Again, the complexity of the situation goes even deeper, for when I say ‘female-bodied’, I do not mean that I solely desire to have breasts, a vagina and an overall more feminine form, instead what I mean by this is that I feel a need to be Estrogen dominant, not for physical form but for psychological harmony. In essence I believe that the potential effects of female hormones (increased emotional response, reduced sex drive, etc.) would be beneficial to me, as they would allow me to experience my life with reduced dissonance. The question of how far my transition will go, will rest upon my feelings once I have taken these first few steps, once I have been given the chance to psychologically be the person I know myself to be, removing the persona I have been building my entire life to pass.
Although my being trans means that I desire to be female-bodied — and in a way then identify as female — this is not how I want people to relate to me. My reasoning for this is that if they relate to me on their level, as opposed to appealing to my own, then I know that they would perceive me as a person based upon my appearance, behaviour and an understanding of my own personal feelings. I do not seek to choose pronouns that I will correct people on. Rather, I’m far more interested in seeing which pronouns people would feel comfortable using. Furthermore, this allows for both my actual identity and my perceived identity to flow, as I begin to relate to myself differently as well. For I cannot truly say where I am heading, all I know is that I need to take this path even with the uncertainty of where it goes, so although I currently identify as trans-female, non-binary, indifferent to pronouns and comfortable with the name “George” (Georg(ia) being little more than pen-name), I cannot say how I will feel down the line.  

Feminism in a Galaxy Far, Far Away

By MariaJose Guevara

After all the holiday frenzy, I finally managed to watch Star Wars Episode VII: The Force Awakens. It was all it promised to be and much, much more in many aspects, but it especially exceeded my expectations when it came to feminism.

I am a Star Wars fan. I have been since childhood when I went to the cinema with my mum and dad to watch Episode I at the age of eight. Years before I even knew the meaning of feminism, I knew that I wanted to be like Queen Amidala. The hairstyles and the make-up were cool, but it went beyond that. She was a strong-willed leader who would not budge under pressure and who was not afraid to speak her mind or engage in ‘aggressive negotiations’.

After being Queen, she becomes a senator and continues being badass — at least until she falls in love with Anakin Skywalker. Padme Amidala is quickly transformed from a diplomat to little more than a pretty face. Yes, she is in love, but her personality is completely changed. When Episode III came out, I felt that Padme’s character had been killed off long before her on-screen death. From Episode I through to Episode III we see the destruction of her character. The big screen showed us all how a strong, powerful and independent leader could turn into a sobbing mess who dies of grief.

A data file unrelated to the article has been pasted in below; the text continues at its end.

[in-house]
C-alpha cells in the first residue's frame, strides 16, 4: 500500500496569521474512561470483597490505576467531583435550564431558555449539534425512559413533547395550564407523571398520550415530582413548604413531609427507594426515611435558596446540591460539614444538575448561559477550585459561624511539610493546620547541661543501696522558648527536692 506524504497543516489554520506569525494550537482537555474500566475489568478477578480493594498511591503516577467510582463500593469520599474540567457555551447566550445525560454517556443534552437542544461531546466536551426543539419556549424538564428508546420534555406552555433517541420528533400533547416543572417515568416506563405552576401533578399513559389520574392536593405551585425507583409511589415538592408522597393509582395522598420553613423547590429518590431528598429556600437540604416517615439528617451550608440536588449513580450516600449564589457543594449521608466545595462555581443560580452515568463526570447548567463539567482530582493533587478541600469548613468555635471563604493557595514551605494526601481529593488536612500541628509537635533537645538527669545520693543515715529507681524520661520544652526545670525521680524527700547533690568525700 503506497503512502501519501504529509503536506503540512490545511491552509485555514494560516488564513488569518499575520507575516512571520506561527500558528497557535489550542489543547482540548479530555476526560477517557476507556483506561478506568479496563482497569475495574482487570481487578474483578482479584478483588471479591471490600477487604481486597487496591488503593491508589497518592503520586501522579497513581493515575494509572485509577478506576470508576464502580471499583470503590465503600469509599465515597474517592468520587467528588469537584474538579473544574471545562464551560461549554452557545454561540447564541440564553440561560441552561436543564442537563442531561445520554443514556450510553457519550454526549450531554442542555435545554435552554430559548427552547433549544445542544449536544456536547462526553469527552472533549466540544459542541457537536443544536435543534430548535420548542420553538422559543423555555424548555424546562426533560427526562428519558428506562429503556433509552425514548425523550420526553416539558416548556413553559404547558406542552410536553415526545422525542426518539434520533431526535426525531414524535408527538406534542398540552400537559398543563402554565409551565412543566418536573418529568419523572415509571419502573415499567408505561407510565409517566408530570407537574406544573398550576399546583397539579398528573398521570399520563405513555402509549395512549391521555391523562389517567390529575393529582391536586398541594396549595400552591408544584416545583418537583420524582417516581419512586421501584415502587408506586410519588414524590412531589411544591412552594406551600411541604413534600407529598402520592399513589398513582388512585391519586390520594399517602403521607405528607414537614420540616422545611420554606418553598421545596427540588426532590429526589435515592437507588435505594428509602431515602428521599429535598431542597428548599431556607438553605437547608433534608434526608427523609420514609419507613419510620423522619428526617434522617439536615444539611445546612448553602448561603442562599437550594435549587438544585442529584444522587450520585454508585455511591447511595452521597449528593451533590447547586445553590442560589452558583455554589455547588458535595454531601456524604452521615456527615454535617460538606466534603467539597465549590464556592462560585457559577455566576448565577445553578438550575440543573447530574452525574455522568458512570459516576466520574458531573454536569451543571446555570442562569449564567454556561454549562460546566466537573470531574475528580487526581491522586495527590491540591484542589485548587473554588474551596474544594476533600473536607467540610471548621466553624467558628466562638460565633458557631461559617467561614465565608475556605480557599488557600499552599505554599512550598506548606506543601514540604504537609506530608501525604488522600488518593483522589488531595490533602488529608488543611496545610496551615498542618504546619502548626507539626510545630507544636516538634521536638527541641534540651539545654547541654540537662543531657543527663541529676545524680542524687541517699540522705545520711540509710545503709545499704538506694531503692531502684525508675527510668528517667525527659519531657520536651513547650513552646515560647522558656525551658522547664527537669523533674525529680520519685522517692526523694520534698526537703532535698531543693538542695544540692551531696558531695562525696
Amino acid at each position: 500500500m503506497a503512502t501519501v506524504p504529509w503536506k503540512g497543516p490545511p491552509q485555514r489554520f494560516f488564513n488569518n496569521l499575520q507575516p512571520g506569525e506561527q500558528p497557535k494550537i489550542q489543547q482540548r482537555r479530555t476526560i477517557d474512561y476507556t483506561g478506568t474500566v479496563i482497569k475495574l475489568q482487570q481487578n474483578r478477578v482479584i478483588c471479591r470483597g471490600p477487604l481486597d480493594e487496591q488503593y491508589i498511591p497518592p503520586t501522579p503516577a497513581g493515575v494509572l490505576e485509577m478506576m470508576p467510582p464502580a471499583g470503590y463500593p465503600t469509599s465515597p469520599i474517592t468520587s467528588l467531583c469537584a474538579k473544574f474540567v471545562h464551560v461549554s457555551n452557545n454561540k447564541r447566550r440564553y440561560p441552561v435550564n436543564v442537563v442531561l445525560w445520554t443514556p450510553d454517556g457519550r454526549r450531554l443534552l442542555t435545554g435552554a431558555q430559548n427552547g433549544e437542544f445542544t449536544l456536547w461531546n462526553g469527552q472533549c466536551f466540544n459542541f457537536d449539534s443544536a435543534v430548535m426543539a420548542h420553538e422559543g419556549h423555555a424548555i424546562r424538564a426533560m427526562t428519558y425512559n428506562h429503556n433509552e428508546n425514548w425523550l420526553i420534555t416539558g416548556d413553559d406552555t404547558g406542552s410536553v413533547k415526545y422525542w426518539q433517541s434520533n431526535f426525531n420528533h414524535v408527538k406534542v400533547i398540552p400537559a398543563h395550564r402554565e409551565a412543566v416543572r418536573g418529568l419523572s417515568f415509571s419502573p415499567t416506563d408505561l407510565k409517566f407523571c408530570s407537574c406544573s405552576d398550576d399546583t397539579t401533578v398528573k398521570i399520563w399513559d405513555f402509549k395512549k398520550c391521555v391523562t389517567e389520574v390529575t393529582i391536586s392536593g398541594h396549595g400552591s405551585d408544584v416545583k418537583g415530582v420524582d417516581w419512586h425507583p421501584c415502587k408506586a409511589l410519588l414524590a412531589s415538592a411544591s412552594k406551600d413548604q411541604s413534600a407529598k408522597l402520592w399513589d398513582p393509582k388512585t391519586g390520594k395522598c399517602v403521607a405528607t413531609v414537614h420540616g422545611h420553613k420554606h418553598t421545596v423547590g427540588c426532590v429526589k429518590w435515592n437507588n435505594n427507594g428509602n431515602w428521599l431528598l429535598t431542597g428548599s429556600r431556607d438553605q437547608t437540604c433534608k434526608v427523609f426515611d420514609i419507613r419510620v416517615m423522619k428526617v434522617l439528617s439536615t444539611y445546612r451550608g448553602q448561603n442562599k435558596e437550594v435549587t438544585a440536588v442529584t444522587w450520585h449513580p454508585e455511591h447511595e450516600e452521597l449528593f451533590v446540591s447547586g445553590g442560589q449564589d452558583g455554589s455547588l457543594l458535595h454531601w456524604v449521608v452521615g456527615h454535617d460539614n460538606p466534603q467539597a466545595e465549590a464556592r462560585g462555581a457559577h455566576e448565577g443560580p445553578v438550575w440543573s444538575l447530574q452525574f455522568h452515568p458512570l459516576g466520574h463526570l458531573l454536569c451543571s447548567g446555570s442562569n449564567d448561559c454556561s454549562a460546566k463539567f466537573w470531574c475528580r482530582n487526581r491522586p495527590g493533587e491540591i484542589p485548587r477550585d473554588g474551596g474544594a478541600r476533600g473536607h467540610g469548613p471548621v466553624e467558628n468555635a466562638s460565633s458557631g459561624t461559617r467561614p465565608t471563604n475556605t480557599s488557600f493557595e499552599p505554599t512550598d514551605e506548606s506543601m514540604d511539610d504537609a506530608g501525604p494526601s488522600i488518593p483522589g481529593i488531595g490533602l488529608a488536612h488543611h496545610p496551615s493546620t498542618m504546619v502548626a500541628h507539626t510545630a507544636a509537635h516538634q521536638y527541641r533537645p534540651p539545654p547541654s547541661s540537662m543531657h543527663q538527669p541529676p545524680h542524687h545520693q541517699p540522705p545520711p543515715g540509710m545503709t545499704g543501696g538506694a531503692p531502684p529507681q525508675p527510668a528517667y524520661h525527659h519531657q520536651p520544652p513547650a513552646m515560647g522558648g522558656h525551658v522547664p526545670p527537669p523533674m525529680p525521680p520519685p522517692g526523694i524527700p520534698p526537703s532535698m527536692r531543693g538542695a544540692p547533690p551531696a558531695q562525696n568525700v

The original movies (which I watched after episodes I-III) brought Leia to us, who is badass, kidnapped, badass, and kidnapped again, by the adorable Ewoks of all, um, ‘people’. She is pigeonholed into the traditional female role and stripped of her agency. After she is rescued (by men), she fights in the battle at the end of Episode VI, gaining some of the agency she had previously lost. In a way, she is a better female character than her poor mother, Padme, especially when we consider the latter’s diminishing strength of character.

Overall, it seemed that the Star Wars franchise lacked positive or even decent female characters.

Then came Rey.

Rey is not only an amazing character — she is the personification of the changes women have struggled to make over the years since the first Star Wars film came out in 1977. She is loyal and caring, but she is also strong and independent. She is a leader from the very beginning of the film and transitions from orphan, to awesome pilot, to fighter and finally to wielder of the Force. Rey is the feminist hero science fiction lovers have been asking for for decades.

Rey neither needs nor asks for anyone’s permission, and she does not need help either. I almost clapped at the beginning of a fight scene when Han Solo, saying ‘you might need this’, hands Rey a weapon. She replies: ‘I think I can handle myself’ and then he answers ‘that’s why I’m giving it to you’. This was a true fists-in-the-air moment for feminist sci-fi lovers and for pop culture as a whole. It is just an example of multiple moments in which the dialogues between Rey and Han Solo left me open-mouthed in my seat, proving that common sense could be and is, part of some Hollywood blockbusters.

We all loved (and hated) Padme and Leia, but they were not protagonists: they lacked authority and, in the case of Padme, were completely obliterated. Rey is not only front and centre in the latest film but she is also strong, independent and unapologetic. Moreover, not only does the new Star Wars film give us Rey, but we also see a stronger, matriarchal Leia. We are also introduced to Maz Kanata, a wise new Yoda-like figure, and Captain Phasma, who pulverizes gender standards being a ‘kickass’ warrior who is presented in a traditional stormtrooper silver outfit for the whole movie. No cleavage necessary, thank you very much.

There are still four more Star Wars films to come (at least). I sincerely hope that we see many more strong and inclusive female roles which will have us all glued to our seats and will provide many more fist-pump moments.